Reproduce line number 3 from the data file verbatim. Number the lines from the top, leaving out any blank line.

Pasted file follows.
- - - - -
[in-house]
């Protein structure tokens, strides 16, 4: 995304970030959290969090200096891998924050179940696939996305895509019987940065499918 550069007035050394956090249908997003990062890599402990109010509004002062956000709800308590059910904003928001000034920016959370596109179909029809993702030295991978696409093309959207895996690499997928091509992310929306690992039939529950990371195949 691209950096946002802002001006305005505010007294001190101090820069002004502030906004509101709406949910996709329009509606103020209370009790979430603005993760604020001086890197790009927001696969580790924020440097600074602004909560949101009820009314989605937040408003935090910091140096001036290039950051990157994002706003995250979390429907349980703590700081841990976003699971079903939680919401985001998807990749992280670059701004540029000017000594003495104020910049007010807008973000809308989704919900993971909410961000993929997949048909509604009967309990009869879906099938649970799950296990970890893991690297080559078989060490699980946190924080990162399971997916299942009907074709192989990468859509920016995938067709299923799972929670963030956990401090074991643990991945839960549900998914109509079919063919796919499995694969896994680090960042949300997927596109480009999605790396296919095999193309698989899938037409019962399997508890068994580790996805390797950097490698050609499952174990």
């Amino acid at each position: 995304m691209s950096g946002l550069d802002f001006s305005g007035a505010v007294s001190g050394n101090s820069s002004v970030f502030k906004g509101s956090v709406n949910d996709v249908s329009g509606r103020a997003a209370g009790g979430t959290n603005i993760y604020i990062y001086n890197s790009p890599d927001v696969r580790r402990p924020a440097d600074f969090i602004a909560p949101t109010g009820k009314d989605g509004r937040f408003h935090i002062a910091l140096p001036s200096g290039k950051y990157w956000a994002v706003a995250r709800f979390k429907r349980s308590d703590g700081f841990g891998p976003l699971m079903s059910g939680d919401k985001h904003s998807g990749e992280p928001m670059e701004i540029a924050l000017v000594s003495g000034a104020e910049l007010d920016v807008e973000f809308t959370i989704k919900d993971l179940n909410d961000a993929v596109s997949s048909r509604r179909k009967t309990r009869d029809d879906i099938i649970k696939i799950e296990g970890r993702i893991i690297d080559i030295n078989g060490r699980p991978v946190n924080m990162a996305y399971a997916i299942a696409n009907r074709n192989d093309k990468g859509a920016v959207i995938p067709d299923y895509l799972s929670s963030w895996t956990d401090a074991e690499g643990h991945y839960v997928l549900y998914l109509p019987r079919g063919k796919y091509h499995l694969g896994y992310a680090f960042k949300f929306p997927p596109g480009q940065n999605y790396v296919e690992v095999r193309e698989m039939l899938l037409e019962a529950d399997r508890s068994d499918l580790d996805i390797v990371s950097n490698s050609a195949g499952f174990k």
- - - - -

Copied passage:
């Amino acid at each position: 995304m691209s950096g946002l550069d802002f001006s305005g007035a505010v007294s001190g050394n101090s820069s002004v970030f502030k906004g509101s956090v709406n949910d996709v249908s329009g509606r103020a997003a209370g009790g979430t959290n603005i993760y604020i990062y001086n890197s790009p890599d927001v696969r580790r402990p924020a440097d600074f969090i602004a909560p949101t109010g009820k009314d989605g509004r937040f408003h935090i002062a910091l140096p001036s200096g290039k950051y990157w956000a994002v706003a995250r709800f979390k429907r349980s308590d703590g700081f841990g891998p976003l699971m079903s059910g939680d919401k985001h904003s998807g990749e992280p928001m670059e701004i540029a924050l000017v000594s003495g000034a104020e910049l007010d920016v807008e973000f809308t959370i989704k919900d993971l179940n909410d961000a993929v596109s997949s048909r509604r179909k009967t309990r009869d029809d879906i099938i649970k696939i799950e296990g970890r993702i893991i690297d080559i030295n078989g060490r699980p991978v946190n924080m990162a996305y399971a997916i299942a696409n009907r074709n192989d093309k990468g859509a920016v959207i995938p067709d299923y895509l799972s929670s963030w895996t956990d401090a074991e690499g643990h991945y839960v997928l549900y998914l109509p019987r079919g063919k796919y091509h499995l694969g896994y992310a680090f960042k949300f929306p997927p596109g480009q940065n999605y790396v296919e690992v095999r193309e698989m039939l899938l037409e019962a529950d399997r508890s068994d499918l580790d996805i390797v990371s950097n490698s050609a195949g499952f174990k």